Soon I will have my final exam for probability theory. Unfortunately, my university doesn't have a lot of past papers available due to a change of lecturer. Hence I decided to make some exercises on the internet, but some of them don't have answers. I think that this exercise looks quite easy, however I am not sure if I did it right, and it would be nice if someone could verify for me whether I am on the right track or not.

Let $X$ be a continuous random variable with pdf:

$\begin{equation} f_X(x) = \begin{cases} |x|,& -1\leqslant x \leqslant 1 \\ 0,& \text{otherwise} \end{cases} \end{equation}$

I need to compute the density function of $Y:= g(X) = X^2$.

For this I decided to use the following theorem:

"Given that $g$ is differentiable and either strictly decreasing or strictly increasing,

$f_Y(y) = f_X(g^{-1}(y)) |\frac{d}{dy}g^{-1}(y)|$"

In our case $g$ is differentiable, strictly decreasing on $-1 \leq x < 0$, and strictly inceasing on $0 \leq x < 1$. So my idea was just to apply this theorem over those two intervals.

Computing the inverse of $g$ gives us $g^{-1}(y) = \sqrt{y}$.

Then, filling this into our formula gives us

$\begin{aligned}f_Y(y) &= f_X(g^{-1}(y)) |\frac{d}{dy}g^{-1}(y)|\\ &= |\sqrt{y}||\frac{1}{2\sqrt{y}}|\\ &= |\frac{\sqrt{y}}{2\sqrt{y}}|\\ &= |\frac{1}{2}|\\ &= \frac{1}{2} \end{aligned}$

We can observe that $f_Y(y)$ will be the same on both intervals, and also, squaring the range of $x$ gives us that the range of $y$ will be $0 \leq y \leq 1$. Hence $\begin{equation*} f_Y(y) = \begin{cases} \frac{1}{2},& 0\leqslant y \leqslant 1 \\ 0,& \text{otherwise} \end{cases} \end{equation*}$

Can someone verify for me if this is right? Actually I dont even know if it is okay to use the formula $f_Y(y) = f_X(g^{-1}(y)) |\frac{d}{dy}g^{-1}(y)|$, since over the total interval our function is first decreasing and after increasing.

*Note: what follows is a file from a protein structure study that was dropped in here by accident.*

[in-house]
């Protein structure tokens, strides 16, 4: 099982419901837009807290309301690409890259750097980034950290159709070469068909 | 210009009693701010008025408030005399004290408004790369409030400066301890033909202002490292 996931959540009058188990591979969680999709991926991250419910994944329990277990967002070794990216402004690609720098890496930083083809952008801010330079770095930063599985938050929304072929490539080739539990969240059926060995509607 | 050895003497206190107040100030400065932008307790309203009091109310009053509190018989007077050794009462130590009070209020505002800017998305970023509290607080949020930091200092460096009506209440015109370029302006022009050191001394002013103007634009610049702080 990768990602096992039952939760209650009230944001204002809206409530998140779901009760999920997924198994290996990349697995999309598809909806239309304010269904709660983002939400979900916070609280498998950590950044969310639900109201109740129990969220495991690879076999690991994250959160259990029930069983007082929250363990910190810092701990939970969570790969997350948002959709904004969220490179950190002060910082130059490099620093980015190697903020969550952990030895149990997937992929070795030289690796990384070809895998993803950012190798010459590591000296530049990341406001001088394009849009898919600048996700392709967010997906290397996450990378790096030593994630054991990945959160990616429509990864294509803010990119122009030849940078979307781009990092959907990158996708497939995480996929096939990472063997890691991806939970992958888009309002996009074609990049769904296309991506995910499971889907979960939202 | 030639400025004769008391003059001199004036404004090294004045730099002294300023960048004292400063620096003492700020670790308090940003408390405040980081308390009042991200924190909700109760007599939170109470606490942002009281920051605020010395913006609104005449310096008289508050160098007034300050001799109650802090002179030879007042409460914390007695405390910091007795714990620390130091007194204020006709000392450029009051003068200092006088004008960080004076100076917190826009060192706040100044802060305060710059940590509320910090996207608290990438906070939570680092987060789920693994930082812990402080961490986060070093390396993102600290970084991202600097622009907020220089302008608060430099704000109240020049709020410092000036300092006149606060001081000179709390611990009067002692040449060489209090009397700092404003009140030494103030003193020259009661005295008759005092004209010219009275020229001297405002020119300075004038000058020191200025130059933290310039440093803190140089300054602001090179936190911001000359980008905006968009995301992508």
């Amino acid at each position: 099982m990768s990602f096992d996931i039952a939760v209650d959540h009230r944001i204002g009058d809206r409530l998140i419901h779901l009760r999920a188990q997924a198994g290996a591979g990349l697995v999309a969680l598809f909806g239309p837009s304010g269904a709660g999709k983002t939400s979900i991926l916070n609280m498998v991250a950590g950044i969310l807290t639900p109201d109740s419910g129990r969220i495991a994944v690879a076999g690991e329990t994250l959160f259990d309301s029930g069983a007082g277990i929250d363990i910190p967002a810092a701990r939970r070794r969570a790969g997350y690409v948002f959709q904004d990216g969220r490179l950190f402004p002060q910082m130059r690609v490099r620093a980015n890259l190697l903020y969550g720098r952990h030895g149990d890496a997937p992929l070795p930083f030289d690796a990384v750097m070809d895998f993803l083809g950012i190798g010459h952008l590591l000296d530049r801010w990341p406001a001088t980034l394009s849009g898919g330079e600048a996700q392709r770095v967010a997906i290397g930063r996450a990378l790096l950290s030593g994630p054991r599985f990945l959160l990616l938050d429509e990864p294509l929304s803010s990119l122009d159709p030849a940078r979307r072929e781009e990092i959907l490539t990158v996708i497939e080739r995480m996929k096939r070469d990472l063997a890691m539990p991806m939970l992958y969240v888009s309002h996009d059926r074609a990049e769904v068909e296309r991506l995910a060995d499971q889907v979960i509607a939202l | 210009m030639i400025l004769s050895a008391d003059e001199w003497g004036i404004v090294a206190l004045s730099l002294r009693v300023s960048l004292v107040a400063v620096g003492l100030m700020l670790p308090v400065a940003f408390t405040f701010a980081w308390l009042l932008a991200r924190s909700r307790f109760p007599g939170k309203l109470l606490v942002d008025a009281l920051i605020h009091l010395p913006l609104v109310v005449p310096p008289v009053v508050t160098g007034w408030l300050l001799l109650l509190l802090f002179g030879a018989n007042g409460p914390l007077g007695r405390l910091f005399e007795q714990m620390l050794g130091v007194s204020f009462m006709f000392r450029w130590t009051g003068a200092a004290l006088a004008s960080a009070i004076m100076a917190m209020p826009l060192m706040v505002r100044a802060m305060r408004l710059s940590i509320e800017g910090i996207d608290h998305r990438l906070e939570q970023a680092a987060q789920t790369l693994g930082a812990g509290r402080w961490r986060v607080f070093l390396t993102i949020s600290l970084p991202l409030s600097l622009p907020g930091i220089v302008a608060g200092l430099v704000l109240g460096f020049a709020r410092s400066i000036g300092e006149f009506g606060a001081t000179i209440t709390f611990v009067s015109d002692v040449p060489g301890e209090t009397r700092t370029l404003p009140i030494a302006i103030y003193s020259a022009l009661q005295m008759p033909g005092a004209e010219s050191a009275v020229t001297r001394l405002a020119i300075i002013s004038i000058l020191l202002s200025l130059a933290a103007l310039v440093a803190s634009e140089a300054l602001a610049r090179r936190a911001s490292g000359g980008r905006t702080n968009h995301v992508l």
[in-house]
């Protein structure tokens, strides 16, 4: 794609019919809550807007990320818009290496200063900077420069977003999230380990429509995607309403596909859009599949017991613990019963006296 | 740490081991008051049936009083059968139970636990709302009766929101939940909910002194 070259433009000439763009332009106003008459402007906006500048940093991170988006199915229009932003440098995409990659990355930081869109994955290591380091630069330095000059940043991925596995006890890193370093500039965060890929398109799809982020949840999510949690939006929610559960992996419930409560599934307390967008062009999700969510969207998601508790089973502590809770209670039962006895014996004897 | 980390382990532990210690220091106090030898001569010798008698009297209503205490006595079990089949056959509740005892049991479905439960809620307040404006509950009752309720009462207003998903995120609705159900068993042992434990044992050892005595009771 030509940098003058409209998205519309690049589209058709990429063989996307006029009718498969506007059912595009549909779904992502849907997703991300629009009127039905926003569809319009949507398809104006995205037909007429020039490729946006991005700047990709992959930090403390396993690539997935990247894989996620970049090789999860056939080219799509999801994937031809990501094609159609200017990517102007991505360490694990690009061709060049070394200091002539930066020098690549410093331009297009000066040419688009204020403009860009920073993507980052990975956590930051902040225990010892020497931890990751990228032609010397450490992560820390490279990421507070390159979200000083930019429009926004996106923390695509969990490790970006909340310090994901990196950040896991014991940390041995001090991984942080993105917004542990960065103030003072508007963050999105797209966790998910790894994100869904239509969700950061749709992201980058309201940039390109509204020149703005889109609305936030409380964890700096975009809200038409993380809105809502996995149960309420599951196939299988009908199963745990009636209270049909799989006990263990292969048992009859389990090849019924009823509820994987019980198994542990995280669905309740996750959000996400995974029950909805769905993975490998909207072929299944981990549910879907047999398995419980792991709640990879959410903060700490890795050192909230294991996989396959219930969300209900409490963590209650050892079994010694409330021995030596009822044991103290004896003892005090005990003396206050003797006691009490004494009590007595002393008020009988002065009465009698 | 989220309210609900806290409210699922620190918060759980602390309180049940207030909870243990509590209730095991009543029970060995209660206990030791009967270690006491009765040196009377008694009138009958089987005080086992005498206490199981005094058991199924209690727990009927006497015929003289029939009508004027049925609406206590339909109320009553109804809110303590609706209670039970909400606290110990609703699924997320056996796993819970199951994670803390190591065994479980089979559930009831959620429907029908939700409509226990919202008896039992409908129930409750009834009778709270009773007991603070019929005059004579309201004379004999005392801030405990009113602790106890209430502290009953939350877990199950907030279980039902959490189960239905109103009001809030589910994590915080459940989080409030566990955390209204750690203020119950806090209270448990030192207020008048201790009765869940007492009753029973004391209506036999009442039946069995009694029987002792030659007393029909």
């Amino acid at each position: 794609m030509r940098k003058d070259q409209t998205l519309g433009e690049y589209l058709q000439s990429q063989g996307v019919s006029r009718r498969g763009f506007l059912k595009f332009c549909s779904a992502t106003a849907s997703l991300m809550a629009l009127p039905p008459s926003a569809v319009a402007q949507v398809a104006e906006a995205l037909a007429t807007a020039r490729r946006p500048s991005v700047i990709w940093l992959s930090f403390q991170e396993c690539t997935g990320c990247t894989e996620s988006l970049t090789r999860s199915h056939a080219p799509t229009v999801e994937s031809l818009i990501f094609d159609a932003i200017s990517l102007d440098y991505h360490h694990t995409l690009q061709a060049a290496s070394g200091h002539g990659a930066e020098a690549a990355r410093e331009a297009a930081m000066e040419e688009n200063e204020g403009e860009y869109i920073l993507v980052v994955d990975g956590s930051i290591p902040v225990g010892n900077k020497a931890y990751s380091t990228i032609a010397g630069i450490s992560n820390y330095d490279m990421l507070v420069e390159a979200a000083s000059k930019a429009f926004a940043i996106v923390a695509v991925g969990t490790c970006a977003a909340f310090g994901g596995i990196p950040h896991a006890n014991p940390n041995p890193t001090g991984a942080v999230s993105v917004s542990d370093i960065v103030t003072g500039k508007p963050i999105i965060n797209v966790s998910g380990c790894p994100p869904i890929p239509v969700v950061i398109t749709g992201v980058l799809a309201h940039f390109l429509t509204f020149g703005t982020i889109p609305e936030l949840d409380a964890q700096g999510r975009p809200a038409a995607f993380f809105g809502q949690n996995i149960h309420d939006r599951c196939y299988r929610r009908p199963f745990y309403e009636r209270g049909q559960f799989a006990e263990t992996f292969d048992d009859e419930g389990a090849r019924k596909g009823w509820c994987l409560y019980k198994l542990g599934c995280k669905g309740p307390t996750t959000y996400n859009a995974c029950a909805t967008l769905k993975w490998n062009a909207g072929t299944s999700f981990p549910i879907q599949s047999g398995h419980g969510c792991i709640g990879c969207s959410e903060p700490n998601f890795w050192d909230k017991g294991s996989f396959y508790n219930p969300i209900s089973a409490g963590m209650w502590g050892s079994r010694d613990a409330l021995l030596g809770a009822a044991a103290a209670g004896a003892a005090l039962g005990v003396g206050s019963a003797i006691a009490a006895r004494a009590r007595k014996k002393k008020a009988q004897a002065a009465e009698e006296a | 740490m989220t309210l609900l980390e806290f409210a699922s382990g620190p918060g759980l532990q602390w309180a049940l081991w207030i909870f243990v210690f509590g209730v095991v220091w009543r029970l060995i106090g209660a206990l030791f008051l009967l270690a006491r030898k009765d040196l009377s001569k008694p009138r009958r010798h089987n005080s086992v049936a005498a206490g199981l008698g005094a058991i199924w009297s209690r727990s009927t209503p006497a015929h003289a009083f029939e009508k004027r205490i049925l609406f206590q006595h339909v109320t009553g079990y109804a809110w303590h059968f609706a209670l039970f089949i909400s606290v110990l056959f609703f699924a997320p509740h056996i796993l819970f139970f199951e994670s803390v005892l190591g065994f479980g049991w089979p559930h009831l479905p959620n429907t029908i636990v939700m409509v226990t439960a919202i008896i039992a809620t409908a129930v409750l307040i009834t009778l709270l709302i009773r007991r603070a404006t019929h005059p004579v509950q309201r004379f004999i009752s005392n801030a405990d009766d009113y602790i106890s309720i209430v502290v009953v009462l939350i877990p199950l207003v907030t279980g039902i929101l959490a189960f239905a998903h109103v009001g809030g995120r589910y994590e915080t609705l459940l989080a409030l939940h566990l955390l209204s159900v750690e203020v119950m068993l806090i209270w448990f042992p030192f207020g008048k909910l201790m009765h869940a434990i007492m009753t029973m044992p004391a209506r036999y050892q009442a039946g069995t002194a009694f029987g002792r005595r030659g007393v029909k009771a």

Thanks in advance!

  • 1
    $\begingroup$ As a test, check that $\int_0^1 f_Y(y)\mathrm d y=1$. $\endgroup$ – Graham Kemp Jun 19 at 10:27

Note 1: $\dfrac{\mathrm d \sqrt y}{\mathrm d ~y~~}=\dfrac{1}{2\sqrt y}$

Note 2: $x\mapsto x^2$ folds $[-1;1]$ onto $[0;1]$, so it effectively has two "inverse" functions.

These are $y\mapsto +\surd y$ and $y\mapsto -\surd y$, mapping $[0;1]$ to $[0;1]$ and $[-1;0]$ respectively.


$$f_Y(y)=f_X({+}\surd y)\cdot\left\lvert\dfrac{\mathrm d ({+}\surd y)}{\mathrm d~y~}\right\rvert~\mathbf 1_{y\in[0;1]}+ f_X({-}\surd y)\cdot\left\lvert\dfrac{\mathrm d ({-}\surd y)}{\mathrm d~y~}\right\rvert~\mathbf 1_{y\in[0;1]}$$

  • $\begingroup$ Oef painfull mistake, I corrected the first note $\endgroup$ – bladiebla Jun 19 at 10:26
  • $\begingroup$ what does the $1_{y\in[0;1]}$ notation mean? And why do we multiply by that? $\endgroup$ – bladiebla Jun 19 at 10:28
  • $\begingroup$ It is called an indicator function; it is a piecewise function that equals one when the indicated condition is realised, and equals zero otherwise.$$\mathbf 1_{y\in[0;1]}=\begin{cases} 1&:& 0\leq y\leq 1\\0&:&\text{elsewhere}\end{cases}$$In this case, it is indicating the support for the probability density function. $\endgroup$ – Graham Kemp Jun 19 at 10:30
  • $\begingroup$ Aha, makes sense. I think I get it now. Thank you! $\endgroup$ – bladiebla Jun 19 at 10:44

Your Answer

By clicking “Post Your Answer”, you agree to our terms of service, privacy policy and cookie policy

Not the answer you're looking for? Browse other questions tagged or ask your own question.